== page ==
If you’re trying to co-ordinate a group of petanque players, it can sometimes be handy to be able to send them text messages via email from your laptop or PC. Here’s how to do it.
The first thing you need to know is that, for the purposes of emailing a text message, each cell phone has an ordinary email address. The format of that address is
The phoneNumber should be 10 digits. It should include the area code. It should include only numbers – no dashes or parentheses. So for a phone number of (333) 444-5555 the phoneNumber in the email address is 3334445555.
The carrierSMSgateway is the SMS (“Short Message Service”) gateway provided by the telephone carrier. If you know a telephone number, there are several free web sites that will let you look up the carrier of that number, and the carrier’s SMS gateway. One web site that I found easy to use was freecarrierlookup.com
In the image, you can see that the carrier for this particular number is Verizon Wireless, and Verizon’s SMS gateway is vtext.com. Very conveniently, freecarrierlookup.com provides the full SMS gateway address (firstname.lastname@example.org) for the number that was looked up, so I can just copy-and-paste it into my email program.
When the recipient receives your text message, he will see your email address (the “Reply-to” email address that you provided when you sent your email message) in the place where he would normally see the caller’s telephone number. If the recipient replies to your text message, his reply will be sent to that email address.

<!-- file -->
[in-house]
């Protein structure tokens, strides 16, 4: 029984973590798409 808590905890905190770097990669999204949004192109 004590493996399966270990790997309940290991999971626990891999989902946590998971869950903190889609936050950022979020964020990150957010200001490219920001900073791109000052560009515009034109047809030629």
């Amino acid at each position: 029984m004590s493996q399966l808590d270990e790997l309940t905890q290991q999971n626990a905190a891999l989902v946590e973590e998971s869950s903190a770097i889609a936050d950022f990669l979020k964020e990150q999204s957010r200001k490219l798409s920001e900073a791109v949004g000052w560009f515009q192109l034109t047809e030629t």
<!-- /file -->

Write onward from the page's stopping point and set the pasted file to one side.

But, a WARNING—
Email providers often regard email that is sent from a telephone number as coming from an unknown or suspect source. Some will flag such email as spam, so that the reply ends up in your email’s JUNK MAIL folder. Some will greylist the reply and delay it (this message was delayed for an hour).
X-Greylist delayed 3601 seconds by postgrey-1.34 at mail8.webfaction.com
Some email providers will silently and completely filter out the reply— you receive no reply and no indication whatsoever that the recipient replied to your message. So, at least until you’ve experimented and determined otherwise, don’t assume that replies to your text message will get through to you.
When the recipient receives your text message, he will receive a text message consisting of the SUBJECT line of your email message (in parentheses) followed by the text of the message. You can use a very short subject line. When I send a text message with a question, I like to make the subject line just a question mark, so the recipient gets a text message that starts with “(?)”.
Keep your messages (including the SUBJECT line) short. Try to keep the whole thing to less than 160 characters. If your message is longer than 160 characters, your message will be broken down into chunks of 153 characters, and each chunk will be sent as a separate text message. Some carriers are smart enough to re-assemble the short chunks into one long text message, but most are not.
If you’d like to review your message before sending it to others, send it to your own phone. Then, if it looks good, you can send it to the real recipients.
Note that this information only applies to telephone numbers with US and Canada area codes. That is: numbers with country code = 1. You can send text messages to foreign countries, too. When dialing, you first specify your country’s “exit code” to get onto the international exchange, then you specify the recipient’s country code and his telephone number. For international dialing, one source that I found to be useful was www.howtocallabroad.com. It will tell you, for instance, that the exit code for the USA is 011.